Monday, July 19, 2010

Letting Go of Self

Went to church today (I still have to go because of my kids) and I continue to be amazed at how church is helping me in this spiritual revolution I'm having. It's hard to explain in just a few words but I will try. Part of what I'm going through is deconstructing much of what I've learned about Christianity. Yet at the same time, even though the deconstruction isn't complete, I'm starting the “rebuilding” simultaneously. I beginning to hear things through new ears, understand things from a different perspective. It's like, it's the same information but I'm getting it through a whole new prism. And I'm understanding it differently.

Today in church the pastor kept talking about getting our strength from God. You know, we don't have to "try so hard" but we have to depend on God. Let HIM do it, etc. And the pastor keeps pointing to the rafters.

And I'm struggling with this because I'm not sure that's the way it works. I'm not sure God is "some guy" up there in heaven. But then it dawns on me, I don't have to know or decide right now who or what God is, and neither do I have to understand if my pastor really got it right. Because what I do understand is that this is very much related to what Tolle is teaching (along with spiritual teachers throughout history) -- about letting go of the ego or the egoic mind, i.e. the SELF.

It's what Jesus taught and it's what the Buddha taught. And it's what my pastor is trying to teach, albeit all wrapped up in Christianese. It's about this lifelong journey of learning to not be so attached to the self -- or rather as Tolle explains, the "false self." The ego.

So I can sit and listen to my pastor teach about "letting go and letting God" and I can understand it to mean that my attachment to my self - what I think, what I feel, what I think I know - is not doing me any favors and that if I will only open up and ask, the universe will guide me and give me what I need.

I'm spouting what sounds like nonsense here. But in some way it makes sense to me; like I'm seeing all kinds of truth at once, and while it's a big jumbled mess in my mind, it also somehow makes sense.

At least it's allowing me to get something good out of being in church, and that's a real gift.

Another example: I have come to disbelieve in atonement theology. I no longer believe Christ came to die for us. I believe Christ came to teach us, and to connect us with God. Christianity teaches that Christ's purpose was to die but I reject that and believe that Christ's purpose was to live—and to teach us to live. To me, atonement theology minimizes Jesus's life on earth, as if it was all just incidental to the reason he really came—to die.

In addition, I cannot believe in a God who requires the torture and mutilation of an innocent individual to satisfy his need for justice. I just can’t believe in that God. To me, atonement theology says that God is/was not powerful enough to simply wipe the slate clean, extend grace and offer forgiveness just because he wants to. Why would a good God require the horrible death of a man in order to extend grace and forgiveness? That's a vengeful, bloodthirsty God if you ask me. I don't buy it. So, here I am, no longer believing in atonement theology. Which leaves me in a precarious position. Why did Jesus die such a horrid death, and what does it all mean?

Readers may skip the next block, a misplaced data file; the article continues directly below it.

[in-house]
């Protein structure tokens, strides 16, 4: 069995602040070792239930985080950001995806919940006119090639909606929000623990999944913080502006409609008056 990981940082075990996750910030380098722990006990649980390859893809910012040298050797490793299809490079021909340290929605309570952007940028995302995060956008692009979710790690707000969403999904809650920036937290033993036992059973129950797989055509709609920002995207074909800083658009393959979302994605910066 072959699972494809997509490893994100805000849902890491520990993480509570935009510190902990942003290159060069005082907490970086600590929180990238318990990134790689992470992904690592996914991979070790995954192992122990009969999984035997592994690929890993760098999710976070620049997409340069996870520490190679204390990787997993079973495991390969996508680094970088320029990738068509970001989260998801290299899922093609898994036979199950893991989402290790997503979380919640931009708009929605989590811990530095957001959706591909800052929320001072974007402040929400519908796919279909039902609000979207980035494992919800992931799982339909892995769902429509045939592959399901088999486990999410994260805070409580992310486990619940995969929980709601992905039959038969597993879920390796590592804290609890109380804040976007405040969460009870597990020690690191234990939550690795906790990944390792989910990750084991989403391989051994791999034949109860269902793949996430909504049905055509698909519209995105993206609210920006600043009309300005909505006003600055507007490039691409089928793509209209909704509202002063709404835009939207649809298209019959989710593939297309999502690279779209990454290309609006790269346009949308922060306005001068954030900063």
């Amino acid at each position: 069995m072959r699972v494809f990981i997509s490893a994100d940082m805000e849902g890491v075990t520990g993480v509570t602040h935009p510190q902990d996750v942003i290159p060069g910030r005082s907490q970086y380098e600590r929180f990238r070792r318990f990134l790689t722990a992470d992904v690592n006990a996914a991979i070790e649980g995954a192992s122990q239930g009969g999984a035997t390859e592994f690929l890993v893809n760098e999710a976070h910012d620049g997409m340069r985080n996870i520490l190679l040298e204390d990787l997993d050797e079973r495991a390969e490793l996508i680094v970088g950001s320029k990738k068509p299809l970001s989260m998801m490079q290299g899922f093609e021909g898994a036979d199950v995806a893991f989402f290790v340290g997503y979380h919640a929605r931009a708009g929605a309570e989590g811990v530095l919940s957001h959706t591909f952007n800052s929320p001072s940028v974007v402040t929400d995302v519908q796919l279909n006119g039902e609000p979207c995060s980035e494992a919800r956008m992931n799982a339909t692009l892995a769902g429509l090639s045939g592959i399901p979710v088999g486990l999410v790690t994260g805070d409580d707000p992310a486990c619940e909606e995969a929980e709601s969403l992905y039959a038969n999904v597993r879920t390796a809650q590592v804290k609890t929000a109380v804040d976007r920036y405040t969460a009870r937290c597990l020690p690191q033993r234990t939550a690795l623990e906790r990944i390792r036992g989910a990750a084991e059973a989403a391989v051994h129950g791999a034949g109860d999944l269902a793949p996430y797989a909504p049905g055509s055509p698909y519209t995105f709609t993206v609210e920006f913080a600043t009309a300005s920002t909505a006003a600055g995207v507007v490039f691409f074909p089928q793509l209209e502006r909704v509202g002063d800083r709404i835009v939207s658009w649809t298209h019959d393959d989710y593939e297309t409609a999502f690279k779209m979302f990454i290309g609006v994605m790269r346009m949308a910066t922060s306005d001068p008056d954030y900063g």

Well, he died as a consequence of his teachings. What he was teaching was so impossible for the establishment to accept that they killed him for it. People were responsible for his death, not some cosmic plan of God.

But guess what? I can still say and believe that Jesus died for me and for all people. How can I say that? Because he believed his message of God's love and grace was so important, so powerful, so life-changing and world-changing, that he needed to share it, even though he knew he risked being killed. He died because he shared his message of love with the world!

And that means he shared it with me. And that means he was willing to go to his death so that I, and people all around the world, could understand that there is a God (a Divine Presence? a Force? a Universe?) that is good. So that we could understand that the way to live life—and the way to enlightenment—is through love and grace and forgiveness.

(Honestly, how did it ever make sense to anyone that love and grace and forgiveness could only be attained through violence and torture??? How could a God of love require such a thing? In my mind, there’s no possible way it could be true. You can’t have God being “good” and also being this violent and bloodthirsty being.)

So here I am rejecting atonement yet still being able to accept Jesus as somewhat of a savior for me, because it was his courageous teaching that literally changed the world. And it was so important, he was willing to die for it.

That is so cool. And those are just a couple examples of how my thinking is evolving.

1 comment:

  1. I love this!!! Your words are truth!